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Thread: E30+ Halyard change

  1. #1
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    E30+ Halyard change

    I have a 1985 E30+ with a wire to rope halyard that needs replacing. I would like to replace with an all rope version, but am unsure if I would also need to re-size the sheave on the original masthead. Read a similar question/response about an E27, but the rig is substantially different.

    Any comments appreciated!

  2. #2
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    halyard relacement

    I replaced the wire/rope halyards on my 1980 30+ w/Sta-Set X. Vast inprovement over old halyards. Carefully check the sheaves (pulleys) in the masthead to check for excessive wear or sharp edges that might cut the new halyards. You can get replacement sheaves from RigRite, Schaefer, Harken, and others. Just measure width, O.D., & axle dia. (3/8" I believe) and they can provide the proper one. The axles slide out when you remove the retainer plates on the outside of the spar. I used 3/8 diameter Sta-Set X. It's strong enough that you can go from the 7/16 original w/no problems. Don't ues regular dacron double braid though. It's too streachy. You need to use one of the hi-tech lines like the Sta-Set X that are made to be used for halyards.
    Have fun & sail fast
    Bud E34 "Escapade"

  3. #3
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    Bud,

    Thanks for the info - followed your advice (used 3/8 Sta-set X) and what an amazing difference!

    Ken E
    "En Route"

  4. #4
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    Question wire to rope question

    It's interesting to watch the wire to rope discussion that crops up from time to time here. We are in the process of getting new sails, and may repace the halyard. Around here if you suggest the idea if going all rope, the general reaction is a blank stare...yet on this site oft times contribitors are shocked that anyone would even THINK of using wire anymore.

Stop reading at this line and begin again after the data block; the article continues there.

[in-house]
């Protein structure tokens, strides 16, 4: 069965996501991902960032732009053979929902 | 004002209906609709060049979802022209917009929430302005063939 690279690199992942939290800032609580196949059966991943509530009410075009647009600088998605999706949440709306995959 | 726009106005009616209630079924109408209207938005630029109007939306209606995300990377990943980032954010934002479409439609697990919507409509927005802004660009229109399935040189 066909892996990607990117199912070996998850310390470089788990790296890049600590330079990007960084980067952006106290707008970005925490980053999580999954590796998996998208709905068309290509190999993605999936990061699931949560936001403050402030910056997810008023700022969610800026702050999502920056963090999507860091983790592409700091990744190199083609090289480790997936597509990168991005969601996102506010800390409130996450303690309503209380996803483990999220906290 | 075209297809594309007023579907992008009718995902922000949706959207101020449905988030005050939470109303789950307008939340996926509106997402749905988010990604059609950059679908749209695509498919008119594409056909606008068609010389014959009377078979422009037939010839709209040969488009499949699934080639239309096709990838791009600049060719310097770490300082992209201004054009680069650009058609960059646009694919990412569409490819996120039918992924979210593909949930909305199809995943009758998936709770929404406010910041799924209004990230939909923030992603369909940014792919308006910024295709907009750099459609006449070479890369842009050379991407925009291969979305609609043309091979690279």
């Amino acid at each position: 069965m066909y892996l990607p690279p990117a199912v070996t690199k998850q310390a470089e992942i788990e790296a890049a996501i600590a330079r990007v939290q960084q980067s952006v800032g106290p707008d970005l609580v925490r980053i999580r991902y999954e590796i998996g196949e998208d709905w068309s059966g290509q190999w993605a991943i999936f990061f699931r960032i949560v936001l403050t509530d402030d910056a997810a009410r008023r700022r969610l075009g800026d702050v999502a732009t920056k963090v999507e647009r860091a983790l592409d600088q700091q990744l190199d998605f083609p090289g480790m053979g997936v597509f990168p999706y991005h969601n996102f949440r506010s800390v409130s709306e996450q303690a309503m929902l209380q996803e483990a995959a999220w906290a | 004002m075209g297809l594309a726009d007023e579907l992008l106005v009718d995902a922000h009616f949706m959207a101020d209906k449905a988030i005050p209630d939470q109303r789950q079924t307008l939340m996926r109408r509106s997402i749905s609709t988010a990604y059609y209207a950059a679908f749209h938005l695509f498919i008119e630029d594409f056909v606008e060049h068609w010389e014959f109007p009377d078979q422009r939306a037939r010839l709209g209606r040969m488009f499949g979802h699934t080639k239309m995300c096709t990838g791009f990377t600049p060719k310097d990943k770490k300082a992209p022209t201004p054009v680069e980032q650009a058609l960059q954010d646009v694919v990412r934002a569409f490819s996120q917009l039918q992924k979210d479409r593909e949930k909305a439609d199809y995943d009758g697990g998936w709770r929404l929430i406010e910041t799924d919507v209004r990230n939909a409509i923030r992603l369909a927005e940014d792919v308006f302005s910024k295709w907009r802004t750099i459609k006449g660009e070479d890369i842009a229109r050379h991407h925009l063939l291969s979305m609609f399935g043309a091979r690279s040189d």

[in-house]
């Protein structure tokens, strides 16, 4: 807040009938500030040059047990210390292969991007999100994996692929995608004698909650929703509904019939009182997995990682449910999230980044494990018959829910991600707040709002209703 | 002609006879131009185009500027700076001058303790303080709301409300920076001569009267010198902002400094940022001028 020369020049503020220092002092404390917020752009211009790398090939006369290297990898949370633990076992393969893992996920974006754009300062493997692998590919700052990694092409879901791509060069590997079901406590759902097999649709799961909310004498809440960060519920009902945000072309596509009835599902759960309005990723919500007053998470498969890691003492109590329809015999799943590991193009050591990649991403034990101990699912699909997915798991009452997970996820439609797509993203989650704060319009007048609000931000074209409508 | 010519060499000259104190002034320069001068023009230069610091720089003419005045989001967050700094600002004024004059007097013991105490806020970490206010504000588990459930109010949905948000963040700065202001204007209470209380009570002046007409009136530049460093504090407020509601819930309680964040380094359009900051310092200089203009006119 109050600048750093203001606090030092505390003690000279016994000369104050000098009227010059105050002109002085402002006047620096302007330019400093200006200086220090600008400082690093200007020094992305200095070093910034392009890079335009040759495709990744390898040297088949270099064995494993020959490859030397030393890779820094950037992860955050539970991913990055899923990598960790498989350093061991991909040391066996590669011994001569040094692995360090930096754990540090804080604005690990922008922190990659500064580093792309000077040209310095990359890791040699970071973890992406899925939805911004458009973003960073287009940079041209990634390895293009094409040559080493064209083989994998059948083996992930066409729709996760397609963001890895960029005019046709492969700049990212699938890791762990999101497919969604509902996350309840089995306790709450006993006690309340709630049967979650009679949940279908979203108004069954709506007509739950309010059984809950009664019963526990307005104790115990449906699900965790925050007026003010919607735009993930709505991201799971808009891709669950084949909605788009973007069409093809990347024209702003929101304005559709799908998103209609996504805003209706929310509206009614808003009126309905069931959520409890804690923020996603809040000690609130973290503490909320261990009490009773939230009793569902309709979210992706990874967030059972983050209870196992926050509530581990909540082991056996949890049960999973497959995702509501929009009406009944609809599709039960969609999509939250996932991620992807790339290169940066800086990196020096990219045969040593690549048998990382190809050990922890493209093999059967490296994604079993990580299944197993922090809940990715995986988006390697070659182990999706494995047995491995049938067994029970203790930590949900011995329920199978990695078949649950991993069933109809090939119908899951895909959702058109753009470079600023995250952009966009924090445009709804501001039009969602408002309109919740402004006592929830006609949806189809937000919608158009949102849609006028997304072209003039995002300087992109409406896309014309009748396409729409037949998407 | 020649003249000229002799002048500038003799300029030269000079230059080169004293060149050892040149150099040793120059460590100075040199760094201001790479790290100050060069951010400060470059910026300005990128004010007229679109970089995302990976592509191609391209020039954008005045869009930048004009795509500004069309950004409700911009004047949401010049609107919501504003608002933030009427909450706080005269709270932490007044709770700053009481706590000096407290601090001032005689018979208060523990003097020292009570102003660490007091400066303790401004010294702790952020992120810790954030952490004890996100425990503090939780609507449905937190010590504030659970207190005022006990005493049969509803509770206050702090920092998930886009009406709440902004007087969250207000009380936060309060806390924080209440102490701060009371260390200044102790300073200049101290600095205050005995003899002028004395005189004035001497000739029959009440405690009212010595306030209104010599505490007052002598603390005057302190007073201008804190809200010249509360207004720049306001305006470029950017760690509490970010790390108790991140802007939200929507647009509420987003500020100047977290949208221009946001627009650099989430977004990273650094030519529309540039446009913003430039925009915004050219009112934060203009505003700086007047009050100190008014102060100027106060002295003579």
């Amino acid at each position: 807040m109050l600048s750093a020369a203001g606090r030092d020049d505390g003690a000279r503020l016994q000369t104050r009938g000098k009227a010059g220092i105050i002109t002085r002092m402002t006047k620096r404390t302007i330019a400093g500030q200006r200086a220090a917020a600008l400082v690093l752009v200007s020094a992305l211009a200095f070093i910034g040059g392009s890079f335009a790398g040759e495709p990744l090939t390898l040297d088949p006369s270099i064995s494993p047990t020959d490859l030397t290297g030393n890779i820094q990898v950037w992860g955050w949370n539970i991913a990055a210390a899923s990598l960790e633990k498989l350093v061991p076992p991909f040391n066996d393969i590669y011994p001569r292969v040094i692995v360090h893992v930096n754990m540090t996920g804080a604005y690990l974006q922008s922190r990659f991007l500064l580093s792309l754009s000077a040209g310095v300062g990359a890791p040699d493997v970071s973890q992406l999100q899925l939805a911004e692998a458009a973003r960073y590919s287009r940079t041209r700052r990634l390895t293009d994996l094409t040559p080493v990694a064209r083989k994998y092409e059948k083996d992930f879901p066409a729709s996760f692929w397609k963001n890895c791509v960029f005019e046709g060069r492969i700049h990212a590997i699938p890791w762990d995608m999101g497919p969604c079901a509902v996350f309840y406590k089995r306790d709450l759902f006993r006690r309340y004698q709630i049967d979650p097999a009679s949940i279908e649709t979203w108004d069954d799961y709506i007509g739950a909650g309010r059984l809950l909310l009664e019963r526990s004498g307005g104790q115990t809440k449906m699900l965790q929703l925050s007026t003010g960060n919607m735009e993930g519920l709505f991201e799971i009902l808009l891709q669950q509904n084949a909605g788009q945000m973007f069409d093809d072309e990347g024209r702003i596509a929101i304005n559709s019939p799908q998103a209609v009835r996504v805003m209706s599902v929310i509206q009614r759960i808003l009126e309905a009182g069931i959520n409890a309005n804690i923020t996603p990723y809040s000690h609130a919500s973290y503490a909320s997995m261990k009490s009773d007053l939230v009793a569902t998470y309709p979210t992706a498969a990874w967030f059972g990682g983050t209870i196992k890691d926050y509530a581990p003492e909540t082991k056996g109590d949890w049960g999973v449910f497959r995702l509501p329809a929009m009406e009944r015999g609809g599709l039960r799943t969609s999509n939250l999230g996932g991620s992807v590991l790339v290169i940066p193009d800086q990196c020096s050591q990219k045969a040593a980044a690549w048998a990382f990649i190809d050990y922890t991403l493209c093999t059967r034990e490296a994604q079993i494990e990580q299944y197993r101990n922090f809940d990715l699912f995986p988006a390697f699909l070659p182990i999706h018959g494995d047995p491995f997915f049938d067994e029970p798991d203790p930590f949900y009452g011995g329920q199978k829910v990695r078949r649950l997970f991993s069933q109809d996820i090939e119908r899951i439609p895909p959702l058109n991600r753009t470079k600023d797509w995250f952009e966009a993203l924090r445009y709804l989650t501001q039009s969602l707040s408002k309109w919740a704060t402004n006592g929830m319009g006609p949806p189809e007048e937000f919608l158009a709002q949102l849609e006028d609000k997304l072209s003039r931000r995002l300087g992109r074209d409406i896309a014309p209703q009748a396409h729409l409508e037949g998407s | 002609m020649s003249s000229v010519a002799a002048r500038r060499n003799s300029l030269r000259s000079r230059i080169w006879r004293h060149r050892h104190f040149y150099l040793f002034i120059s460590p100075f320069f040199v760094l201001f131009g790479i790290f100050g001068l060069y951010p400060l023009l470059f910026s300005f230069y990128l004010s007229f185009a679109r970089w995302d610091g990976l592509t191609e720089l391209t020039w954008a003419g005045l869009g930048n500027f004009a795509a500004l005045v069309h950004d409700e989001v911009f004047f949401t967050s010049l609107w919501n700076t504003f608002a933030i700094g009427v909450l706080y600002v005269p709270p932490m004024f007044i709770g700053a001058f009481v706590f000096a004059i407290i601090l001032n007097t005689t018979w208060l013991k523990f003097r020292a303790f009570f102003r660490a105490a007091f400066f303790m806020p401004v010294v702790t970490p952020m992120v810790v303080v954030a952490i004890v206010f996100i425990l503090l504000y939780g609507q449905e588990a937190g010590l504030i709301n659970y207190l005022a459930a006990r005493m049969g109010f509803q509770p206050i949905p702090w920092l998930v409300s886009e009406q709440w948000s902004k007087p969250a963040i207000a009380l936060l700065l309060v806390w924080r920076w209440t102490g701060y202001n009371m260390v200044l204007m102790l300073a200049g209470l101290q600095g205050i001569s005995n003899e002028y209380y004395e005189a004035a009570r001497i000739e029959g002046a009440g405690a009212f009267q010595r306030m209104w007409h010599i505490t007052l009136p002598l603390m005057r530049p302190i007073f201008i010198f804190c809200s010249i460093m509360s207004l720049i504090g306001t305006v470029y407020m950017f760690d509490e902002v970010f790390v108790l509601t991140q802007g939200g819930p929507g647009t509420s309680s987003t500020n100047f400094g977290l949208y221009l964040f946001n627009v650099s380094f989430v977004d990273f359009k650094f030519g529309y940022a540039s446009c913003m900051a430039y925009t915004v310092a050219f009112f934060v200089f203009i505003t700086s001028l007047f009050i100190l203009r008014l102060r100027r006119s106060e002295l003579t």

Why the different reactions? Is it a regional thing, or a a "newbie" vs "old-timer " thing?

  5. #5
    Contributing Partner WhiteNoise's Avatar
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    Much of the change is really a matter of technology. Years ago the technology in line did not offer the low stretch options we have today hence rope and wire. Wire does not stretch and rope with go around a winch drum and be easy on the hands.

    Now with the improved low stretch line we can have the best of both worlds and less weight aloft.

    There are other reasons but I think that these would be considered the primary ones.

    I'm sure there are also some who would say that rope/wire is better for reasons of durability which could be a valid point also. Again though, with new technology in line coverings, that gap has been bridged also.

    In the case of whether or not to replace, I would replace with all rope but (if you are cruising) only replace if needed. If your rope/wire halyards are in good shape I see so major reason to change.

    Just my thoughts.

    Hope that helps and happy sailing!

    -Chris